Hell Gate – a narrow tidal strait in the East River in New York is well-named because of its powerful and dangerous currents. In 1904 the steamship General Slocum caught fire in the strait and sank, taking down well over 1,000 souls. The worst single-event loss of life in this country until 9/11.
Hell Gate’s churning waters, however, don’t stop a group of five graduate students from Poughkeepsie spaced out on drugs from boating through the strait in Dana Wolff’s compelling horror fiction, “The Prisoner of Hell Gate.” On a whim, one of the students, Karalee Soper, insists the group detour to check out nearby North Brother Island. Abandoned in 1963 and since restricted, the 20-acre island from 1885 until the late ‘30s housed a complex of Victorian buildings that served as the city’s hospital and morgue for patients with infectious diseases. North Brother Island has been called “the last unknown place in New York City.” Who knew! Dana Wolff did.
In command of the elements of fiction and a prose style that captures the hip conversation of privileged youngsters and the creepy, harrowing gloom of the island, Wolff creates a suspenseful narrative by way of alternating chapters given over to two women. One is Karalee, a fictional character. The other is the real-life notorious patient who was isolated on North Brother decades earlier – Mary Mallon, better known as Typhoid Mary.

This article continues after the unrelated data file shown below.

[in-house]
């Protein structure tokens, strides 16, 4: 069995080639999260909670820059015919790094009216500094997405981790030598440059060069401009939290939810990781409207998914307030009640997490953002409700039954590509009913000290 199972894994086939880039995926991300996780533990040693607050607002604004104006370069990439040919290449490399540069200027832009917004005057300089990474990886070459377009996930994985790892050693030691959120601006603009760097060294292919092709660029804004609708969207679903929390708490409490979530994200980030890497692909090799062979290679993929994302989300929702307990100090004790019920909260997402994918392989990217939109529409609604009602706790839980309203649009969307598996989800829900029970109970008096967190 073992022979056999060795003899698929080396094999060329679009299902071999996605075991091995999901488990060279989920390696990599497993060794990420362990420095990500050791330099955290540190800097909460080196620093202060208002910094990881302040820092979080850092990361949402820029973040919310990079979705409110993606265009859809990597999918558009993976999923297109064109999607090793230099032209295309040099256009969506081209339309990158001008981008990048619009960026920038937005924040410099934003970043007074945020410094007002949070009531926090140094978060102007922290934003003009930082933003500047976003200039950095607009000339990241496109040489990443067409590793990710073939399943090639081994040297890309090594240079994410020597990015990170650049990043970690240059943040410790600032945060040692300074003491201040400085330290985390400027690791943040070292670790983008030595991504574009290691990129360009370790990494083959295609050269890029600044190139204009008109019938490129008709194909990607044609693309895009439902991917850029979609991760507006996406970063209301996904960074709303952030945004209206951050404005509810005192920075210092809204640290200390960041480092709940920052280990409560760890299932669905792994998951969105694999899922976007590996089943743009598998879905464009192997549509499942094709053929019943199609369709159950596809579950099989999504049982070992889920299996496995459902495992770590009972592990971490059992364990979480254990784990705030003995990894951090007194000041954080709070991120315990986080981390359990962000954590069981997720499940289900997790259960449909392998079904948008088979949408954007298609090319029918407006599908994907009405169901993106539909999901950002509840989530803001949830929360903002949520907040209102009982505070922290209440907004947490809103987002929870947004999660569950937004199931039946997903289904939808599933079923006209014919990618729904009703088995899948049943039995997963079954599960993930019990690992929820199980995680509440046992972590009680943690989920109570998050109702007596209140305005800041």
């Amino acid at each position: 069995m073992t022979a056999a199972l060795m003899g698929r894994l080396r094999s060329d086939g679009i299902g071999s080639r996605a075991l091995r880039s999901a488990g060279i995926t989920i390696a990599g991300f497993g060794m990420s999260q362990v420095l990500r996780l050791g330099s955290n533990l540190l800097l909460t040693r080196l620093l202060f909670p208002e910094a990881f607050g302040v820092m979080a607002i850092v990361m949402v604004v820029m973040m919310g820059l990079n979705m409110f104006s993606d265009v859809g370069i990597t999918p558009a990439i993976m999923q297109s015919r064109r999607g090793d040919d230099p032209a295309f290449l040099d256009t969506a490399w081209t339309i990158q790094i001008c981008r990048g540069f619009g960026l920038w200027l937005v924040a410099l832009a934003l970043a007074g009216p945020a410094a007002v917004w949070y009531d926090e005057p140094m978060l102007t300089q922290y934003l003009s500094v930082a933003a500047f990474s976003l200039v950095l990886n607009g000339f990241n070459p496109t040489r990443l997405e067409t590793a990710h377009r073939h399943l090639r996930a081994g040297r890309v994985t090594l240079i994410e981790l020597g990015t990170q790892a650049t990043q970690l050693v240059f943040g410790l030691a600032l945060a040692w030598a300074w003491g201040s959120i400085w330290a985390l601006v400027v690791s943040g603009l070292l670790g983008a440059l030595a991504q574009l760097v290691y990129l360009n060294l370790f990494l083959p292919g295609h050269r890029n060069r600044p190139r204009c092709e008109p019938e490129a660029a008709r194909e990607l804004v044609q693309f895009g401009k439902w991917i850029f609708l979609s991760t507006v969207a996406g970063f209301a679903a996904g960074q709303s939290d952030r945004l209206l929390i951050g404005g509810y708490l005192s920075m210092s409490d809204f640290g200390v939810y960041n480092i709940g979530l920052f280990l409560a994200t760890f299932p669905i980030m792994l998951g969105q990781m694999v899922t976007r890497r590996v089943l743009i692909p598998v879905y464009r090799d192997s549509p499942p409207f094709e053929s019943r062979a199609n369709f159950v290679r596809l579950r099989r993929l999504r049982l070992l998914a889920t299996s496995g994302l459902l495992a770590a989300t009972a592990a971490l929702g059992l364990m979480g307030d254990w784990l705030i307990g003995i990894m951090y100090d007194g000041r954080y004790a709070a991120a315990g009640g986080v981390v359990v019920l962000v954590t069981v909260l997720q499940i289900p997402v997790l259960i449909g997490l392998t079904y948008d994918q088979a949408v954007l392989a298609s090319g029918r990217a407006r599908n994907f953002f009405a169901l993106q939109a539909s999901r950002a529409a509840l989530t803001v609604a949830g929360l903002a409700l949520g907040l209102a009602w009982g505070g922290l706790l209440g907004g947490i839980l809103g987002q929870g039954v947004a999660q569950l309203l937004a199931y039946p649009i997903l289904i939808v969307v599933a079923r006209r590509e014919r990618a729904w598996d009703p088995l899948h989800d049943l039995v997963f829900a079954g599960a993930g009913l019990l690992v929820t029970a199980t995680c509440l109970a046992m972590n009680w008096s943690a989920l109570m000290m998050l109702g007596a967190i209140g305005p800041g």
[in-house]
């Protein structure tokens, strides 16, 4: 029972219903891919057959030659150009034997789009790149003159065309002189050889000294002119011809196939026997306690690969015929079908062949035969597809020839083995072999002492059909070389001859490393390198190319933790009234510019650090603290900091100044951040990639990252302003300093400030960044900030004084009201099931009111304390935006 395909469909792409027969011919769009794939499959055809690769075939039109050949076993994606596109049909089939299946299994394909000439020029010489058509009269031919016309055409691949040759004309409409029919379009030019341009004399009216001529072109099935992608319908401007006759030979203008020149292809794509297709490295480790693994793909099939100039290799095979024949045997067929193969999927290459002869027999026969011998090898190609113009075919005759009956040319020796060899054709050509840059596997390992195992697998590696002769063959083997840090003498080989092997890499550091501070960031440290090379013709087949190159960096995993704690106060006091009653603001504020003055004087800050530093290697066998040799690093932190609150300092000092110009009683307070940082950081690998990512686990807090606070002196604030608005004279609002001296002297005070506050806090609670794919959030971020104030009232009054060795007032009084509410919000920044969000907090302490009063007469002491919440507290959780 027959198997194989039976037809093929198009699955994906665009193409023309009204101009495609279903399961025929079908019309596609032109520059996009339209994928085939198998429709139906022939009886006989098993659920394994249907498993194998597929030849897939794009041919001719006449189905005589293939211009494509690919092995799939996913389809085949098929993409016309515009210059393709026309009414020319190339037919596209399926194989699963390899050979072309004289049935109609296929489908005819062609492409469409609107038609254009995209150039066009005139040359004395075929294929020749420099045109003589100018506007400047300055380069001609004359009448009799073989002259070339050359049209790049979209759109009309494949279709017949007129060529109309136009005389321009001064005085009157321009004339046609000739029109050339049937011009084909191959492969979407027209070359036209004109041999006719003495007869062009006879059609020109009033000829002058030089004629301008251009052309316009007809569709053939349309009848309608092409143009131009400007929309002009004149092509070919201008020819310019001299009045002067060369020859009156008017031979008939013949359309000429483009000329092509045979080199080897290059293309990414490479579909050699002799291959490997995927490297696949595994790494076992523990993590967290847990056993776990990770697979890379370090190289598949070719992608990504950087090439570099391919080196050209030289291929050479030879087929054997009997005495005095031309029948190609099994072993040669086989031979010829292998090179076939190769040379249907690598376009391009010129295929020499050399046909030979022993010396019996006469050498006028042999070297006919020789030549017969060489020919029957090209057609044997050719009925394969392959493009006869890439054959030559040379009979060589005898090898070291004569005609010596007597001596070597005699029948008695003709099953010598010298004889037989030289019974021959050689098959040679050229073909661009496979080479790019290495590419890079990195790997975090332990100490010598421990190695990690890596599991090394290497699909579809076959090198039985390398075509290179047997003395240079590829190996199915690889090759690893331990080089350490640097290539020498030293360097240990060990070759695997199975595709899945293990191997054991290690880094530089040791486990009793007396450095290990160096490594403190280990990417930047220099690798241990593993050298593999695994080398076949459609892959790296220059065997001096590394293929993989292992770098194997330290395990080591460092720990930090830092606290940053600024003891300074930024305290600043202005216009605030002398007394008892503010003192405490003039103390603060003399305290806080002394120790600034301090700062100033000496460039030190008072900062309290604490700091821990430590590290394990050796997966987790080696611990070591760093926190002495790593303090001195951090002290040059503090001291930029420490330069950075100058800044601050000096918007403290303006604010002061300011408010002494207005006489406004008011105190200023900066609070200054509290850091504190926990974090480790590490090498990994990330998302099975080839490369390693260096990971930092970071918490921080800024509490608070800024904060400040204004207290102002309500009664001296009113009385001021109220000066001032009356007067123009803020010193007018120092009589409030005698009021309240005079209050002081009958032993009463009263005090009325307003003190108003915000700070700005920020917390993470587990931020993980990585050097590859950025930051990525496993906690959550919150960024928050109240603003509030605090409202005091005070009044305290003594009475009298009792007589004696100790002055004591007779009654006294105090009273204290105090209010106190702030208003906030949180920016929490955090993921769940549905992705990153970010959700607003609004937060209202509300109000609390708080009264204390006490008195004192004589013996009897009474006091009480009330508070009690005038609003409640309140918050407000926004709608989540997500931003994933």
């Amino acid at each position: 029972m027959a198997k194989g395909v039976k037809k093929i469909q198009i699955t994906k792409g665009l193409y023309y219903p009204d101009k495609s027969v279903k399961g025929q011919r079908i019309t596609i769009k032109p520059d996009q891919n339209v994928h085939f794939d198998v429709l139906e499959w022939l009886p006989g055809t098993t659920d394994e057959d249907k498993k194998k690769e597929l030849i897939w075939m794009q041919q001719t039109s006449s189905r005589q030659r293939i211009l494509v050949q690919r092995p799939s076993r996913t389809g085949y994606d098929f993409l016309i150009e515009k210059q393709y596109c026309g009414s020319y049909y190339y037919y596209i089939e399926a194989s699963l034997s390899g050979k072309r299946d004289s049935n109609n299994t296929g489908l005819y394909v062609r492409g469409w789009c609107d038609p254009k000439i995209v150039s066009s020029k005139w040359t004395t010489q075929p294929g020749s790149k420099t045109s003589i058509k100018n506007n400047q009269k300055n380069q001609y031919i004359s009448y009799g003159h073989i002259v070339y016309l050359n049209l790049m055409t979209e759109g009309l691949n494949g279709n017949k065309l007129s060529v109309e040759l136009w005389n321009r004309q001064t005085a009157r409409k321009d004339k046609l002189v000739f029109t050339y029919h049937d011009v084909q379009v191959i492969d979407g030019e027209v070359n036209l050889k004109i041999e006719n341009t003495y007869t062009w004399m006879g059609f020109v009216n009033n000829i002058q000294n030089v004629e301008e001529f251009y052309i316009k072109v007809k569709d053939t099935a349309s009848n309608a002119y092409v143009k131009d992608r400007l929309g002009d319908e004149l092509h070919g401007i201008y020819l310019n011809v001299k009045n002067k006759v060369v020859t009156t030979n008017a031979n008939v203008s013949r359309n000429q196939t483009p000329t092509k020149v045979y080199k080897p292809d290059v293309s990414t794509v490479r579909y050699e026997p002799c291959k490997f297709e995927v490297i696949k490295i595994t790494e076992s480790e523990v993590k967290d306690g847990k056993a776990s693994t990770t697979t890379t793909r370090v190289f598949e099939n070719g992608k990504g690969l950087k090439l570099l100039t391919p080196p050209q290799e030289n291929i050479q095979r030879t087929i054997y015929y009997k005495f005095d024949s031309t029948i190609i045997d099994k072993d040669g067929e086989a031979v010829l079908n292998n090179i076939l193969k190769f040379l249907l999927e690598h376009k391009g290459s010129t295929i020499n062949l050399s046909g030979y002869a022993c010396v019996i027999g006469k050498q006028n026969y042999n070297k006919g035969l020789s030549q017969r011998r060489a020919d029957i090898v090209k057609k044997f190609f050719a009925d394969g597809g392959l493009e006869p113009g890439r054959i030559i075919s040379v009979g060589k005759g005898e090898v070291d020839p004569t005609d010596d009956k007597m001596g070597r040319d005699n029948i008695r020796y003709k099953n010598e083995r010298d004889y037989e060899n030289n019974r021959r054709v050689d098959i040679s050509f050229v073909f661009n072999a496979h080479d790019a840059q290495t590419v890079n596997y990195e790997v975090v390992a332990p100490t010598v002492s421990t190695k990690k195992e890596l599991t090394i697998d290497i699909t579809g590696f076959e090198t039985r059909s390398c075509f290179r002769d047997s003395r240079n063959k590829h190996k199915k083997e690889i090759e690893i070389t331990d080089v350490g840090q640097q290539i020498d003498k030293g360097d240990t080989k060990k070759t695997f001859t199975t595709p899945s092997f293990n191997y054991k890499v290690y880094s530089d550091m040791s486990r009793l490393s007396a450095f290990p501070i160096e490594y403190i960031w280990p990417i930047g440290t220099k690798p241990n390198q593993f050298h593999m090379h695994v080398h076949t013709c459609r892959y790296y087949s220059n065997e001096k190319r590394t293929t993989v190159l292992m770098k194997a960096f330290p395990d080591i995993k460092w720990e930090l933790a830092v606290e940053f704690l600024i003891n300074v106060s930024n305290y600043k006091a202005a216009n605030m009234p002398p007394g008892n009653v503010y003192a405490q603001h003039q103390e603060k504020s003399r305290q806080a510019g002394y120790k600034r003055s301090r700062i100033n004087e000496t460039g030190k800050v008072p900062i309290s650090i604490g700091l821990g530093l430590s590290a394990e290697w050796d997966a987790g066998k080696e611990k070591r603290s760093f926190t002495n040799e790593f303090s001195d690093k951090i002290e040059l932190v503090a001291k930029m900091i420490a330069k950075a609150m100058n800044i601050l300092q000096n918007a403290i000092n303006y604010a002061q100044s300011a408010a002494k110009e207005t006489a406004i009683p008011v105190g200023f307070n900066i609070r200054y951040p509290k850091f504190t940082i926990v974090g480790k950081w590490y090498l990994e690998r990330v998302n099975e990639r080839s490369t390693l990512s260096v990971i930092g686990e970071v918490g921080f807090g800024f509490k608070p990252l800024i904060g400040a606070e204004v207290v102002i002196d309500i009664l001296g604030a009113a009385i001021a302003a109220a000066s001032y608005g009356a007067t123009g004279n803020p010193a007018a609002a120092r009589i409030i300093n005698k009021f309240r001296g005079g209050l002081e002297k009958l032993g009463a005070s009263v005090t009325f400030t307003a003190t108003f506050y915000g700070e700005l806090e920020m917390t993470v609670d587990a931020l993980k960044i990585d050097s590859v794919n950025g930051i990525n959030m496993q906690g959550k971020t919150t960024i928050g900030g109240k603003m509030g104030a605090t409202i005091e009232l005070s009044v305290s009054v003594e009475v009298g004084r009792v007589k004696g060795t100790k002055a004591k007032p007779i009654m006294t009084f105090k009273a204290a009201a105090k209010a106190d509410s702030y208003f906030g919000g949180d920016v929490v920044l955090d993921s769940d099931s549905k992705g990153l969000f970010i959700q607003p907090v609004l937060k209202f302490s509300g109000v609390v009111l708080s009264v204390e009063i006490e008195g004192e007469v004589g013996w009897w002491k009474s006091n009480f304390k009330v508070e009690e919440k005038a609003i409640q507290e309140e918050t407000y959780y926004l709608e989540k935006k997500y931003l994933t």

Her imprisonment was due to the discovery by Karalee’s great-grandfather, the real-life George Soper, a sanitation engineer, who figured out that the typhoid carrier was a young, dirt-poor immigrant from Ireland, who worked as a cook for many of the city’s prominent families. Herself asymptomatic, Mary managed to infect close to 50 people. Incarcerated against her will and without legal representation, she was released briefly on the promise that she never cook again, but impoverished and never given a chance to learn a skill other than cooking, she continued to ply her trade, desperate, defiant. She was finally locked up for good on North Brother where she remained a prisoner for 26 years until her death in 1938, forever vowing retribution and justice. She saw parallels for herself and the poor victims of the steamship disaster left to die. And in a clever move, Wolff extends the victim parallel to include Karalee, who has an abusive father.
“The Prisoner of Hell Gate” artfully combines New York City history with a nightmare tale that intertwines the natural and the supernatural. North Brother is where the poor and infected were sent, sealed off from the rest of us, a place now of entangled brush, rusted fencing, warped docks, dilapidated wards and crematorium. On his website Wolff says he likes to “write about dead people. Why they turn up. Why they come to untimely ends. How their passing casts a shadow over those of us who – for the moment – remain alive.” As for the shocking, unexpected ending, let’s just say, Hell Gate wins.